Fortunately, Elissa has been employed as the Manager of a Program of Theology started by the Sisters of Mercy for female religious students in Papua New Guinea and the Solomon Islands. “Thank God for the Mercies!” Elissa proclaims. She not only runs the program’s administration, but lectures in systematic theology. She is proud to work with the Sisters of Mercy, who are enabling women who have never been able to study at this level to have access to critical theological formation. Elissa has been especially impressed with the Catechists on the Solomon Islands, who give so much commitment to their local parishes, but don’t receive any extra training. The Religious sisters want to change that situation now that they have tasted theology. 

Elissa’s passion for theology comes out of her own experience, and she wants others, likewise, to be fired with the gospel, ask questions, explore and grow in their understanding of the faith. Her research is not abstracted, but comes from a very real journey of various forms of abuse and neglect in the local parish setting. Finding a way through those situations has helped her whole community to grow as a people. Although Elissa acknowledges the call of all the baptised to sacramentally heal, she would like to particularly attribute the healing role in her parish to their Pastoral Associate. Elissa has seen both the damaging effects of clericalism and the hope of a suffering leadership with a different vision of Church.   

Synodality, Elissa believes, opens up many possibilities and pathways. It involves legitimate authority coming out of the community with its blessing. It might lead us to “recognise in a sacramental way the leadership offered by different people,” who may be commissioned or ordained to particular ministries or services within the Church. After all, the Holy Spirit is evoked in such rituals, which authorise gifts for the sake of the Church. Thank you, Elissa, for sharing your prophetic witness as a light for our times. 

[Elissa highly recommends these books for further reading on sacramental leadership: Vincent Donovan, Christianity Rediscovered (London, UK: SCM Press, 2001). Joseph Martos, Deconstructing Sacramental Theology and Reconstructing Catholic Ritual (Eugene, OR: Resource Publications, 2015)].

2 thoughts on “Living One’s Baptism to the Full

  1. Thanks for post this on “synodality’…. I am on the margins of the church and Ok with this. Si I really relate to your blog. At the end of your psot you recommend a few good poobs about the synodal church ….Another excellent boook on this that I would recommend would be Forward in the Spirit – The Peoples Synod. p. 1993 by diocese of Victoria Canada … numerous aritcles with some poetry and artwork by all the many diverse delegates and speakers that participated over 5 year process. And a good outline and description of how the synod unfolded using consensus and small group discernment. I and my wife (she was a friend at the time) each participated as delegates.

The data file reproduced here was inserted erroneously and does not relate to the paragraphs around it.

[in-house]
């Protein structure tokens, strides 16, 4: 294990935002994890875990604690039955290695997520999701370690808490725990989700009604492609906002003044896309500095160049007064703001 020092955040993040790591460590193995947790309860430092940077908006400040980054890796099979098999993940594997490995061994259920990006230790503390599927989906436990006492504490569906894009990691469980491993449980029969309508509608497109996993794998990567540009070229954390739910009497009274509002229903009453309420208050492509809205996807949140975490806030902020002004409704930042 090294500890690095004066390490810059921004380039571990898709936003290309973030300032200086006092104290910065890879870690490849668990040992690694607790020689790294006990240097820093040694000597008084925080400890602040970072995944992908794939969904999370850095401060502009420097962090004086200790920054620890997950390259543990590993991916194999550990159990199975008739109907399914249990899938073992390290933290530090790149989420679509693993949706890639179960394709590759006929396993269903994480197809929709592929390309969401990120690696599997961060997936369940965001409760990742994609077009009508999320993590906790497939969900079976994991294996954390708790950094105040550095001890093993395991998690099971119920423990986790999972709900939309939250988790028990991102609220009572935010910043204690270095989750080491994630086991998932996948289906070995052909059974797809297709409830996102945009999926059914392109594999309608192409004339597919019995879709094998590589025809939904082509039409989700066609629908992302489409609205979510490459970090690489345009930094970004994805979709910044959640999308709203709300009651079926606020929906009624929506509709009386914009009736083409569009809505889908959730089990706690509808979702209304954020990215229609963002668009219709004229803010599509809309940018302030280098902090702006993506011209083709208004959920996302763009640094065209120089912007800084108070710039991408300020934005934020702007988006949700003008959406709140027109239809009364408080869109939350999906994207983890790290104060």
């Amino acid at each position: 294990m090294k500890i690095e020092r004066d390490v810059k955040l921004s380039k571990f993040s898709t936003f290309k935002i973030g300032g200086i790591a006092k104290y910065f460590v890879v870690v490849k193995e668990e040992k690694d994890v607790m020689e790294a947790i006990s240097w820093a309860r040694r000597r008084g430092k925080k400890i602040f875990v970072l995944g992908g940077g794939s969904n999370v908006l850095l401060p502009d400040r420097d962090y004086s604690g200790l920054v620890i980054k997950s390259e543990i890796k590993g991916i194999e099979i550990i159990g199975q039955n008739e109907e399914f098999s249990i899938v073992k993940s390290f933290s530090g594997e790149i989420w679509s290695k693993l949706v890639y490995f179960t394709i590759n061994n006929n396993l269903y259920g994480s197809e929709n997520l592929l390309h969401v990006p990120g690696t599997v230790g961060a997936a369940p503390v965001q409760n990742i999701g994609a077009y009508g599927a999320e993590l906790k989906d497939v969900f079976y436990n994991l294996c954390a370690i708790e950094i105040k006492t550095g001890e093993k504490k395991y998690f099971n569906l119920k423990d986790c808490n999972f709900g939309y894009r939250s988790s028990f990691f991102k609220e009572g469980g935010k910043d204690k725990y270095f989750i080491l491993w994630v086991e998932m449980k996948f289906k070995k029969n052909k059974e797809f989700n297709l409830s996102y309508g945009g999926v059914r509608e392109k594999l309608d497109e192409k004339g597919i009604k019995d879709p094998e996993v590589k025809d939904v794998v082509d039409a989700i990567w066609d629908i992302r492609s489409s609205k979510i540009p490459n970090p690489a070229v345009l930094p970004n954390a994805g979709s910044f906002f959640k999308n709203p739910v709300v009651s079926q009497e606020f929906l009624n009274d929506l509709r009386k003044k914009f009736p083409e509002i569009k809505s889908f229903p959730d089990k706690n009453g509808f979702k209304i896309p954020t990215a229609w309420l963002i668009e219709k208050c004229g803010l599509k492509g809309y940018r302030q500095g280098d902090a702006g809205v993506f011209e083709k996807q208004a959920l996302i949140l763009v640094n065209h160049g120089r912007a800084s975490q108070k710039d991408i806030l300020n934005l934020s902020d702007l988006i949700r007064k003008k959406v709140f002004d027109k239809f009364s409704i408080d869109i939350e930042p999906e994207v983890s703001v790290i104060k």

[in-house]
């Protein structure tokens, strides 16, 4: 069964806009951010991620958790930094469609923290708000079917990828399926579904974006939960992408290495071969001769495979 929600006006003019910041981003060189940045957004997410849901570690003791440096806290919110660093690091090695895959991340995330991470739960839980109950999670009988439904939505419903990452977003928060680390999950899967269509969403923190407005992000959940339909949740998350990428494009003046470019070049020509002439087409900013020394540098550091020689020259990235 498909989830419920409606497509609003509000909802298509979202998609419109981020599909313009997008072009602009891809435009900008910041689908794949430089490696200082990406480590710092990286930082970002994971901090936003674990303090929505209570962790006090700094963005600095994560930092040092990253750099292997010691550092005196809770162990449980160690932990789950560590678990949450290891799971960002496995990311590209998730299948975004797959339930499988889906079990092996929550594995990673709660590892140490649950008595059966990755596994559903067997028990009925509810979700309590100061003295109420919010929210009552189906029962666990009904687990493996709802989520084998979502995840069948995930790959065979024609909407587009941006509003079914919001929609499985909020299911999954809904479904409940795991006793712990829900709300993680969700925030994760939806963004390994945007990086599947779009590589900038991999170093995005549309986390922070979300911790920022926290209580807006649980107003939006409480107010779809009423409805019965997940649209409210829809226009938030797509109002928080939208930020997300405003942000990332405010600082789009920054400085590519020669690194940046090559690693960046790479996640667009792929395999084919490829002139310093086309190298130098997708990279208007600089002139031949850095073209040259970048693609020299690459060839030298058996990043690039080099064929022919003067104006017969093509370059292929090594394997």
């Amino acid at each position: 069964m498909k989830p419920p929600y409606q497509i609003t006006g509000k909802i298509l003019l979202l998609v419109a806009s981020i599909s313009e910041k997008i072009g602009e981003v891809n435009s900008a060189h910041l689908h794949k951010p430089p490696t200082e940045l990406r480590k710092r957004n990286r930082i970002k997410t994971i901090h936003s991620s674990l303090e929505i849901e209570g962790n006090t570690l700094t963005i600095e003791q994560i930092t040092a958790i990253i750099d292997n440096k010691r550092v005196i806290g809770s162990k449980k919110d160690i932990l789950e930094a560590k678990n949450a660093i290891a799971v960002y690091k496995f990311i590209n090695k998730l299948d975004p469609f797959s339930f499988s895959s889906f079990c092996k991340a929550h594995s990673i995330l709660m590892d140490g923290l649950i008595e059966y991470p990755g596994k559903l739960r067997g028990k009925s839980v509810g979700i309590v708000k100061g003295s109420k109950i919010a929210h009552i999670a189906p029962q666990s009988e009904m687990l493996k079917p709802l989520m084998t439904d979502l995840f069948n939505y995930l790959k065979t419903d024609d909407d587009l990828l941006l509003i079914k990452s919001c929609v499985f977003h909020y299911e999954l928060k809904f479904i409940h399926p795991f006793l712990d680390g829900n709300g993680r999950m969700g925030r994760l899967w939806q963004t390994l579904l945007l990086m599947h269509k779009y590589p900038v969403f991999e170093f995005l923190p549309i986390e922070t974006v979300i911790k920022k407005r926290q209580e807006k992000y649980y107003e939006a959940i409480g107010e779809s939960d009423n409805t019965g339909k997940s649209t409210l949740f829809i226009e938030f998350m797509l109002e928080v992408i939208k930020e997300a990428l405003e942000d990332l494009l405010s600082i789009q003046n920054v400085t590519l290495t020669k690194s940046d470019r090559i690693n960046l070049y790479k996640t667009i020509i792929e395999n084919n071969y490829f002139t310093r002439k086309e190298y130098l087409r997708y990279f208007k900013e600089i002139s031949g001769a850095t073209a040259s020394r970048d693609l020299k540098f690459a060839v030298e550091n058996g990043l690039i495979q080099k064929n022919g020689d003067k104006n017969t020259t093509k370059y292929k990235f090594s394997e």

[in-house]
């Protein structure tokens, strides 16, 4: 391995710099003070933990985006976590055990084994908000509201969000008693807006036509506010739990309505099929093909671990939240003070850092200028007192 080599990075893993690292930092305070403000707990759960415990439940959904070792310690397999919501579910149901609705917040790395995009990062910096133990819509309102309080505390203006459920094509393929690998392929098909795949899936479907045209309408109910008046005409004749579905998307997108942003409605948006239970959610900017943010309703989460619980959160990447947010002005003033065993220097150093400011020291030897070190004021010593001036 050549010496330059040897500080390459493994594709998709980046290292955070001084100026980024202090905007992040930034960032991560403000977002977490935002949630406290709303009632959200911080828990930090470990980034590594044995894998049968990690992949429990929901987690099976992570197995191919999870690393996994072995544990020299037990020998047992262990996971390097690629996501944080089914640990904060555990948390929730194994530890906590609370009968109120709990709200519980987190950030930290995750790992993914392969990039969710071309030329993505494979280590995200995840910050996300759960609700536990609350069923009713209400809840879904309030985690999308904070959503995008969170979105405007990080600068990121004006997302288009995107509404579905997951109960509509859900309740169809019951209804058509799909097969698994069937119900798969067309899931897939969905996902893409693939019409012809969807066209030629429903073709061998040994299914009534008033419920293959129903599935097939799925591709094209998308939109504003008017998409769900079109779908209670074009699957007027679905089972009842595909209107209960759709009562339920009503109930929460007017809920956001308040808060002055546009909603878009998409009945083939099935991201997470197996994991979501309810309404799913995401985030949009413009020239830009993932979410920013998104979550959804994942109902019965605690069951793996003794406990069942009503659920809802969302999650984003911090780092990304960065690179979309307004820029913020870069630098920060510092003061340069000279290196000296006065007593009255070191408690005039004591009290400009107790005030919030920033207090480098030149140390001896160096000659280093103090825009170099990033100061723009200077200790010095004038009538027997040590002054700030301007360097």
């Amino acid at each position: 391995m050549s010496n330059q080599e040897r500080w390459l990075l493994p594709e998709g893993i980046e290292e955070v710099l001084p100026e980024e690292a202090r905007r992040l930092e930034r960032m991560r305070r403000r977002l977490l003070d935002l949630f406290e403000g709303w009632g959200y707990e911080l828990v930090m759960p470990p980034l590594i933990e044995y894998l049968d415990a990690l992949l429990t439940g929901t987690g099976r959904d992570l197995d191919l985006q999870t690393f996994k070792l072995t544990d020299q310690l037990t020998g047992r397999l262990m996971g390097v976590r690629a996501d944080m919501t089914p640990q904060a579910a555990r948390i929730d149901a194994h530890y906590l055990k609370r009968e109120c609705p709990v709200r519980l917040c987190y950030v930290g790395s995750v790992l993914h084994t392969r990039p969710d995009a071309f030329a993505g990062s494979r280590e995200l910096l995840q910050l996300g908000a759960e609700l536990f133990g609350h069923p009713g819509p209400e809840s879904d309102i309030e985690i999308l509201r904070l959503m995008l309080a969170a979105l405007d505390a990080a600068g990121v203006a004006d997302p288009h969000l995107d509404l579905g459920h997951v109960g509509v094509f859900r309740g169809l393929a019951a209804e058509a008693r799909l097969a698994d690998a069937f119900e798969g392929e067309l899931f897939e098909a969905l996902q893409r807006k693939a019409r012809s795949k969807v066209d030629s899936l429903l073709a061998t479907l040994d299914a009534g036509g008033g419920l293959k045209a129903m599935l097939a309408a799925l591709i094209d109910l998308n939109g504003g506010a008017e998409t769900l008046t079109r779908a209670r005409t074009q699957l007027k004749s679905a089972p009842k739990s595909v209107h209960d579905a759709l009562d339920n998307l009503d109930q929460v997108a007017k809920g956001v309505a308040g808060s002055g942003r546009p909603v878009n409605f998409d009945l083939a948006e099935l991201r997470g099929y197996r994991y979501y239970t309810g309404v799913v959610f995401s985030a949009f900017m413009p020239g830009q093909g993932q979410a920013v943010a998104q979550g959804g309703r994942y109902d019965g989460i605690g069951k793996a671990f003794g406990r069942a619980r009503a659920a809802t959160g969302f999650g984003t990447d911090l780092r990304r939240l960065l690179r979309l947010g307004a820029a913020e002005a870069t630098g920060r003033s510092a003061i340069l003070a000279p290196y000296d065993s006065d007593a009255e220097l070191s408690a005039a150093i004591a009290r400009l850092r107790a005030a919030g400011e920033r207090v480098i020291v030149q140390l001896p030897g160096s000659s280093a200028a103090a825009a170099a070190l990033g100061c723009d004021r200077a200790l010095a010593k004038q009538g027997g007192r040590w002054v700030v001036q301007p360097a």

Bishop Remi de Roo called the synod in 1987 and mostly just listened> This good bishop died a few weeks ago on Feb. 1st. at age 97…. he had participated at all 4 assemblies of Vatican 2 and was a true prilgim and a prophet. I’ll add a few links to a few articles on his death…. There was an attempt to discredit him after his madatory retirement as Bishop of Victoria 1t age 1999, saying he made “poor investments.” Mostly a big red herring and “payback” by many conservative catholics and businees leaders. Even still, he took full responsibility for any of his shortcomings. Remi was a wonderful person and like Pope Francis, would be the first to say “who am I to judge?”

    Sorry for my in depth reponse and the diversion to Remi…. it is because he truly believed in the synodal church, a church as the People of God, all equal in baptism and ecumenical in outreadh, to other Christians and to People of all faiths, or of no faith, per se (to all people of goodwill, he would say)

    Peace to you in your inspired ongoing misitry…. from Bruce Witzel On Vancouver Island, Briitsh Columbia